Colonialism is the building and maintaining of colonies in one territory by people from another territory. Sovereignty over the colony is claimed by the metropolis. Social structure, government and economics within the territory of the colony are changed by the colonists.

Colonialism normally refers to a period of history from the 15th to the 20th century when people from Europe built colonies on other continents. The reasons for the practice of colonialism at this time include:

i. The profits to be made.

ii. To expand the power of the metropole.


iii. To escape persecution in the metropole.

iv. To convert the indigenous population to the colonists’ religion. Some colonists also felt they were helping the indigenous population by bringing them Christianity and civilization. However, the reality was often subjugation, displacement or death.

A colony is part of an empire and so colonialism is closely related to imperialism. Manifestations of colonialism

The imperial powers acquired political control over large number of countries of Asia, Africa and Latin America. Thus, if colonialism was economic exploitation, imperialism was political control. The two went hand-in-gloves.


In most cases imperialism followed economic domination and exploitation. Colonies were used to acquire cheap raw material and labour, and for dumping in their markets the finished produced by the colonial powers. Both colonialism and imperialism were exploitative and undemocratic. One naturally followed the other.

The colonists had their arguments to support this system of exploitation. The defenders of colonialism and imperialism pleaded their case in terms of white man’s burden. They argued that it was the obligation of advanced nations to help the people of “backward’ countries – to “civilise” and “Christianise” them, and “to teach them the dignity of labour, and to impress upon them the beauties of their own concepts of law and order.”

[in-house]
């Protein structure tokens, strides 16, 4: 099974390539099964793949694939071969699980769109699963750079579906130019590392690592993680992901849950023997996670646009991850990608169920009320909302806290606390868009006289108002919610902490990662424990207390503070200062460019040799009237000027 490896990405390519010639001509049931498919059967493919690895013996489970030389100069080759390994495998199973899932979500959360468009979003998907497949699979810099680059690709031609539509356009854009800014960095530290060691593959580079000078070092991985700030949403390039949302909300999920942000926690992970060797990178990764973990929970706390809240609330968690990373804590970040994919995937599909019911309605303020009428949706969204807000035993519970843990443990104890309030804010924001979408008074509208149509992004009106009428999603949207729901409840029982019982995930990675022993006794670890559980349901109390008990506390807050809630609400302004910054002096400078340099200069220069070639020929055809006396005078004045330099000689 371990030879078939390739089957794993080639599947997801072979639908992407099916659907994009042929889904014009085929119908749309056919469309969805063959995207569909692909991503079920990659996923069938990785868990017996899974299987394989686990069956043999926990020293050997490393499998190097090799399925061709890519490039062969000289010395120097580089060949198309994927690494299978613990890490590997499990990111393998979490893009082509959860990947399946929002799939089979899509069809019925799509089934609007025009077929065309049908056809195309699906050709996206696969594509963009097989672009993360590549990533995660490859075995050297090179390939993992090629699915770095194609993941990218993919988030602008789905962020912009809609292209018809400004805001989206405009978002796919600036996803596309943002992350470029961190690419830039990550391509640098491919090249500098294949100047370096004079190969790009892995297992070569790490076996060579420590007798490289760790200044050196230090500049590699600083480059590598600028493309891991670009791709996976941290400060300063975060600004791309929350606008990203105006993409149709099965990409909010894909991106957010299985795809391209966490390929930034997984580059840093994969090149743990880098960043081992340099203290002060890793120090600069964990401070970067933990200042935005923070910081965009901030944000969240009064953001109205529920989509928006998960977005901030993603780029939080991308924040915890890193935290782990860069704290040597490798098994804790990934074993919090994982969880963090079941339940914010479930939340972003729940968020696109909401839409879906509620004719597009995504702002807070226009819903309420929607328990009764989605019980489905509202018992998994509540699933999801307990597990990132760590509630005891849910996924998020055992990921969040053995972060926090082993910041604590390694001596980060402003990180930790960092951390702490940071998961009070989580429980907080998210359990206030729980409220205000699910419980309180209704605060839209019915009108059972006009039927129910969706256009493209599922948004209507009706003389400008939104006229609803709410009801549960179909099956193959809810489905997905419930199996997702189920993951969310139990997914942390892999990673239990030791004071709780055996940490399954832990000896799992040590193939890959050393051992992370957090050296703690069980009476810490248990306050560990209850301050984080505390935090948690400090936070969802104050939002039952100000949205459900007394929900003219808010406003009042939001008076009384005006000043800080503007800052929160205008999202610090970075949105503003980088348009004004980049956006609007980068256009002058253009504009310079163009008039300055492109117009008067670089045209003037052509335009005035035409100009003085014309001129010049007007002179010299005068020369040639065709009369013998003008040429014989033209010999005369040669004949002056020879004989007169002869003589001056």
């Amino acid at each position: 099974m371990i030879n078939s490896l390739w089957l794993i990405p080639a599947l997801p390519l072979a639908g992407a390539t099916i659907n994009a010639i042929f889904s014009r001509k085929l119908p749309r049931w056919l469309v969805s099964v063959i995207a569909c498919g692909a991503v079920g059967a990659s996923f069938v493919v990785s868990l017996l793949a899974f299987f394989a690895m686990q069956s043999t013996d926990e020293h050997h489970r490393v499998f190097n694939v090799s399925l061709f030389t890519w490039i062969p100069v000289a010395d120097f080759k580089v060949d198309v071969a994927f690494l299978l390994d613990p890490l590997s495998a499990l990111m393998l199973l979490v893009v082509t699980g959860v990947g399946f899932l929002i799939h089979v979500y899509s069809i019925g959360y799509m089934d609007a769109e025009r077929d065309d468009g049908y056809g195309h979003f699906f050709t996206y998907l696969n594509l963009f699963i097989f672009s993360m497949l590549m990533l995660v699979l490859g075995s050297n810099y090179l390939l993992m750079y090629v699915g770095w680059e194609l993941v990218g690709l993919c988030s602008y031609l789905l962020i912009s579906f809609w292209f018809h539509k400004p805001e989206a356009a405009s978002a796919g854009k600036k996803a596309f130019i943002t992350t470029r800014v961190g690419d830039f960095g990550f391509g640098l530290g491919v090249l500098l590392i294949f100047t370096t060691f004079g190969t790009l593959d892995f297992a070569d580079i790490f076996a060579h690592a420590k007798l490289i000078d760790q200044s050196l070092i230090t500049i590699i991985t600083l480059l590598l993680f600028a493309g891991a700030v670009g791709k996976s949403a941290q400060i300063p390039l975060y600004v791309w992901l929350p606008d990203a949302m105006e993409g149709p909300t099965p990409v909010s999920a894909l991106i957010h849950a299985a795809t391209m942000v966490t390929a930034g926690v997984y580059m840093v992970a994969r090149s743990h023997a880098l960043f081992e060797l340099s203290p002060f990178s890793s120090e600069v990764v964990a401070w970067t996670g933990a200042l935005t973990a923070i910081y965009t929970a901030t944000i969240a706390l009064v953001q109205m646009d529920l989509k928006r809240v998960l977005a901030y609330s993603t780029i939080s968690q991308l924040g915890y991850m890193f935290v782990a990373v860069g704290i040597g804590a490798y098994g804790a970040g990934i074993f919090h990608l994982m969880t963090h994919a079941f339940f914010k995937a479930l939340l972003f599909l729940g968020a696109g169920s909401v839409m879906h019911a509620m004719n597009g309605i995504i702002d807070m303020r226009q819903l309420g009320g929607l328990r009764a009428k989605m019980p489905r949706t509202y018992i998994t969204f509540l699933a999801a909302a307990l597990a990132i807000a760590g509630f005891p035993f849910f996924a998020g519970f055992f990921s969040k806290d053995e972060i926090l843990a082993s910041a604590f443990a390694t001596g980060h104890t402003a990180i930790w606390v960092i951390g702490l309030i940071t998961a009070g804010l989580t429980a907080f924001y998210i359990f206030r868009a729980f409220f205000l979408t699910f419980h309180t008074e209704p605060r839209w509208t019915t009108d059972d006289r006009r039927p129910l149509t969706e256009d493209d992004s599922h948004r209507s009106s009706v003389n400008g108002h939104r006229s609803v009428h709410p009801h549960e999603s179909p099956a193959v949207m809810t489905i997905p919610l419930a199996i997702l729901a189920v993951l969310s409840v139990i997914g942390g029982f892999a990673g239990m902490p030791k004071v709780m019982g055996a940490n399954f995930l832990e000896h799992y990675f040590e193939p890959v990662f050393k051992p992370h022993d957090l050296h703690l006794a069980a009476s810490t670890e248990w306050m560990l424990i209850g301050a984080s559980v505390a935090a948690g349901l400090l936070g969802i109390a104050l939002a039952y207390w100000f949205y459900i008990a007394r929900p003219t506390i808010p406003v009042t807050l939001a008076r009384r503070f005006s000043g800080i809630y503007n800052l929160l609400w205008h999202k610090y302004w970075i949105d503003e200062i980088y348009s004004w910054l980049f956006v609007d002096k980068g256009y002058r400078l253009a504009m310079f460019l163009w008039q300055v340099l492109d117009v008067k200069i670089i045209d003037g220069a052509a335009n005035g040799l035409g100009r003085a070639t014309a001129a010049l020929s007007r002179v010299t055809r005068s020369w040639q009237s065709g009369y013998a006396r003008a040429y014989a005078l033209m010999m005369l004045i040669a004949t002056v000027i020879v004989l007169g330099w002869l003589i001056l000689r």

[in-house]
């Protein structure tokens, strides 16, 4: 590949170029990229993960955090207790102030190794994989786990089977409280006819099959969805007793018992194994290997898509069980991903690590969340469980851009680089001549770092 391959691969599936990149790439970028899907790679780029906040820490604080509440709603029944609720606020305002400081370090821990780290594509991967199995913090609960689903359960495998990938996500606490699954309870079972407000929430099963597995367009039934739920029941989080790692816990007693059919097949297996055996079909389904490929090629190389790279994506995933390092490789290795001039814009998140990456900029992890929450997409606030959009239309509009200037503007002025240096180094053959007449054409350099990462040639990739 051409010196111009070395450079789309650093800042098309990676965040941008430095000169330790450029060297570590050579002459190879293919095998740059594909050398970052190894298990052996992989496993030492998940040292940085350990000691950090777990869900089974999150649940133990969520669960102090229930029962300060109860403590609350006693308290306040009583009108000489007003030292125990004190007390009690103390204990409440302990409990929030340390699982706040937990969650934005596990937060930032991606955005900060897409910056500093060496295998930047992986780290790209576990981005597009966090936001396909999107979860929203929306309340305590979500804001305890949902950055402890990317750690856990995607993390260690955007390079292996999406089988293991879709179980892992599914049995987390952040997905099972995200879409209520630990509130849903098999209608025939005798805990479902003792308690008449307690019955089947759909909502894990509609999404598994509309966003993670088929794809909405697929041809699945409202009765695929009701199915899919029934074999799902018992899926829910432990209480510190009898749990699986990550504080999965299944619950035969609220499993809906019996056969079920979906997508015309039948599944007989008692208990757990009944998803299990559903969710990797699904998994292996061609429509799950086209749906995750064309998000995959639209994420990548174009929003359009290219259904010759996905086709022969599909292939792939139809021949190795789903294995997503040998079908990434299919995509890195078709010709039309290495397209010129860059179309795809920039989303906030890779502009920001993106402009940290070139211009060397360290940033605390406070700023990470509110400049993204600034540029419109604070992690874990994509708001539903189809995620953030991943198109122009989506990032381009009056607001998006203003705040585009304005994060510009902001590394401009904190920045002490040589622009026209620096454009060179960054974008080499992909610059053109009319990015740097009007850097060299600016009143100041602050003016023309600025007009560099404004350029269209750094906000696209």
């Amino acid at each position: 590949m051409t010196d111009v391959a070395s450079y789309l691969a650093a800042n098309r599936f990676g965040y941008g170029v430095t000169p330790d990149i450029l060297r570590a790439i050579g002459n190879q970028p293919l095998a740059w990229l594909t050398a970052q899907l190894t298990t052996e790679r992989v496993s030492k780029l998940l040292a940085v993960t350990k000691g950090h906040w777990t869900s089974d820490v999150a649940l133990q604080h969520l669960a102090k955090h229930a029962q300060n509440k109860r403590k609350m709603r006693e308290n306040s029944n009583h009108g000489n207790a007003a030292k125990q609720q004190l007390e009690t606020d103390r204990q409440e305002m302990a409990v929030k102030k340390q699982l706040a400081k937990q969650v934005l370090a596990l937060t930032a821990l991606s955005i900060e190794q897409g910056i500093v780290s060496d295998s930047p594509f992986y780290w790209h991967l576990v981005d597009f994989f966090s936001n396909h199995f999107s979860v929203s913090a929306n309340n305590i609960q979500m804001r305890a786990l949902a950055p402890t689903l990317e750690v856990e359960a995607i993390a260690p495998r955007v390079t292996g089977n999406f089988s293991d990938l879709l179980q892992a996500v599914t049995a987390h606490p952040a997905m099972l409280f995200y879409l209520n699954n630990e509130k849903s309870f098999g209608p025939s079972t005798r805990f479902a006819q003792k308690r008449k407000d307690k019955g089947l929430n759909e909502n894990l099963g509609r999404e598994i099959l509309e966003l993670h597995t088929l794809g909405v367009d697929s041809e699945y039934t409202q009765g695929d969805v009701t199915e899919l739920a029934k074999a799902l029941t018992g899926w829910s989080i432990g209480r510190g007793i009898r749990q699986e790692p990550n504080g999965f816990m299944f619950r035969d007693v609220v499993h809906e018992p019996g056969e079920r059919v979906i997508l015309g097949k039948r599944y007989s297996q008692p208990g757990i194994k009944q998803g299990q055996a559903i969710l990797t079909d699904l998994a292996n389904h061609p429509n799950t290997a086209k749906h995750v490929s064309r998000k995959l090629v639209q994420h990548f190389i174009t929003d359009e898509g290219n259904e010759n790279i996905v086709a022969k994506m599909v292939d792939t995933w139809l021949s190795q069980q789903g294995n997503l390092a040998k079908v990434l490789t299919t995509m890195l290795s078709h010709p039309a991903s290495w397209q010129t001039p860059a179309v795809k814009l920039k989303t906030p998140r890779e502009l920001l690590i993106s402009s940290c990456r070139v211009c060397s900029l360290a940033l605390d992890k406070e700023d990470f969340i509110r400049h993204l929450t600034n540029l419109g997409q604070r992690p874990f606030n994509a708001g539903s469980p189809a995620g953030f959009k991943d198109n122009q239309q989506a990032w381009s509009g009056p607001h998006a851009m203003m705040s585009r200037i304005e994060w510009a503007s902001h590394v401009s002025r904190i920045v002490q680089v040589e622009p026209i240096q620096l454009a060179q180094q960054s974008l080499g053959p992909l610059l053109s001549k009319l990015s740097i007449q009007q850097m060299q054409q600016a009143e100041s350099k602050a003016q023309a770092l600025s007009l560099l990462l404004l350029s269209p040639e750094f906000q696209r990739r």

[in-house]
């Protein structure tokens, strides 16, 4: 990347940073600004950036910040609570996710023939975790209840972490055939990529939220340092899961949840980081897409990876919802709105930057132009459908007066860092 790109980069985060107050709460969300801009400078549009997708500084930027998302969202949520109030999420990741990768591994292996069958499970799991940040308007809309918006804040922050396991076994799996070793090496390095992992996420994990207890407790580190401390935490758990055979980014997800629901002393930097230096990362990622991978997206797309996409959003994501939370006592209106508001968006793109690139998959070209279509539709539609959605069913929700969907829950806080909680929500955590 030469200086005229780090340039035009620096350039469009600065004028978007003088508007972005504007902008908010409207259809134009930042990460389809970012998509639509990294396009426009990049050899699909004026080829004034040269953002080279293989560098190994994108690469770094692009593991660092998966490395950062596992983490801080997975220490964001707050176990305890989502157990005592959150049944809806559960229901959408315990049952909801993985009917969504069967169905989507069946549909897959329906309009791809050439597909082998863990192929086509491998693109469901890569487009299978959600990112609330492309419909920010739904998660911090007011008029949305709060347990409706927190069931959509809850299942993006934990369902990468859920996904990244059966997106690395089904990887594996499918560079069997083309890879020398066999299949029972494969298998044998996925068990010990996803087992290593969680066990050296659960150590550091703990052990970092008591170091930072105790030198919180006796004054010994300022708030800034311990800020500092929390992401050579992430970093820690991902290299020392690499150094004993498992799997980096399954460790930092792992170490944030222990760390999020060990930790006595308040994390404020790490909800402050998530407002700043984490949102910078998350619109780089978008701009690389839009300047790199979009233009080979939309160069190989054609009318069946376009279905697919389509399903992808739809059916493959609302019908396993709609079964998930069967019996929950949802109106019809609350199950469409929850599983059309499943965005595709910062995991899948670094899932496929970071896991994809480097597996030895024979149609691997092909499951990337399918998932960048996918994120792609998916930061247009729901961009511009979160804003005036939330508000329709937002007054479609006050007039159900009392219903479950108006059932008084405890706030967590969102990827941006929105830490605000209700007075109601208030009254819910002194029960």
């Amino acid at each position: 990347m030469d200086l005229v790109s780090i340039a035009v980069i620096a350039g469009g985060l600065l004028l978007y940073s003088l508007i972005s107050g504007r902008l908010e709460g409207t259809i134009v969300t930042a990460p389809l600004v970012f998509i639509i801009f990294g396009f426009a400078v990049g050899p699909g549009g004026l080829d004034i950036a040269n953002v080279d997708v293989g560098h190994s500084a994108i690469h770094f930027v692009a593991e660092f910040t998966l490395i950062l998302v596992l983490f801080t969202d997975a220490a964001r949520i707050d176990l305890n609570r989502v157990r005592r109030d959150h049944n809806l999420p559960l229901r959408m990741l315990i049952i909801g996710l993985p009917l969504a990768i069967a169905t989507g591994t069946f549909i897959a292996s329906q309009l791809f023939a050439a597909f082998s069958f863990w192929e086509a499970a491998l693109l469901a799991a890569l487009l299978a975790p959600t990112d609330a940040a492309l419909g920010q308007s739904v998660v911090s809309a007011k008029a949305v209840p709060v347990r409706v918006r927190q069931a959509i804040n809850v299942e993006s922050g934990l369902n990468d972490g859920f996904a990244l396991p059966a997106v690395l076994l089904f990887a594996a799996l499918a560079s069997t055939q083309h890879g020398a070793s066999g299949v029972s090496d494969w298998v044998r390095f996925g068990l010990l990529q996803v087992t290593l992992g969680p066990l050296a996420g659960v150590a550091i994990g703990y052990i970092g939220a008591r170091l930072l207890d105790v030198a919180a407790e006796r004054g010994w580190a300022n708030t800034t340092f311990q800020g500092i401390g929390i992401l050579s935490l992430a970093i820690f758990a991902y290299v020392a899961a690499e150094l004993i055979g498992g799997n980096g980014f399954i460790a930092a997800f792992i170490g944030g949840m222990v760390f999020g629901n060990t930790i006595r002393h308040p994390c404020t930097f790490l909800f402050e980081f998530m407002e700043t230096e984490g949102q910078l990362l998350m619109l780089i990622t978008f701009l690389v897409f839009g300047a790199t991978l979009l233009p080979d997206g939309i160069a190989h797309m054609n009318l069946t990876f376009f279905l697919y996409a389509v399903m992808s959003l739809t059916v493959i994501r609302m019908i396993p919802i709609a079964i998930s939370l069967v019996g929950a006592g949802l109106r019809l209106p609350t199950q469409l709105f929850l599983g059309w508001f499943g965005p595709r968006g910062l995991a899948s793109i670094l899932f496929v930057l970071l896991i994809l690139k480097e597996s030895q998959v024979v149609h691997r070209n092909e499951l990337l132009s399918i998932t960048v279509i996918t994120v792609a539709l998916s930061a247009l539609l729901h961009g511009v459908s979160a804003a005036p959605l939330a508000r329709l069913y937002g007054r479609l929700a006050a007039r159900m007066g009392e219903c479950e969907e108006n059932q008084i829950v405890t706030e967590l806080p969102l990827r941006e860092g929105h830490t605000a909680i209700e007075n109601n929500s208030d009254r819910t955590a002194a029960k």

According to Palmer and Perkins, “They argued that colonialism was a necessary prelude to the emergence of most of the free and independent states of the world and to the twentieth century awakening of Asia and Africa.” These arguments of supporters of colonialism were rightly rebutted by its critics who used such terms as brutality, exploitation, misery, hatred and degradation for colonialism and its practices.

The critics insisted that the struggle for empires led only to the urge to create greater and still greater empires and that the appetite of empire builders knew no limits. Colonialism was the foundation of imperialism. Portugal and Spain were the first to establish their colonics. They were soon joined by Britain, France, the Netherlands and Germany. The first to lose its colonies were Germany and Turkey who were deprived of all their colonies after their defeat in the First World War. Even Japan and the US had joined the race.


After the First World War only four African countries were fully or partially independent. The rest of the Continent was under one colonial power or the other. The British Empire was so vast that the sun never set in it. The 13 British colonies in North America were the first to liberate themselves in 1770s and 1780s, and they established the sovereign United States of America. The Portuguese and Spanish colonies of Latin America were next to acquire independence. Asia and Africa had to wage struggles for independence, in which they succeeded only after the Second World War.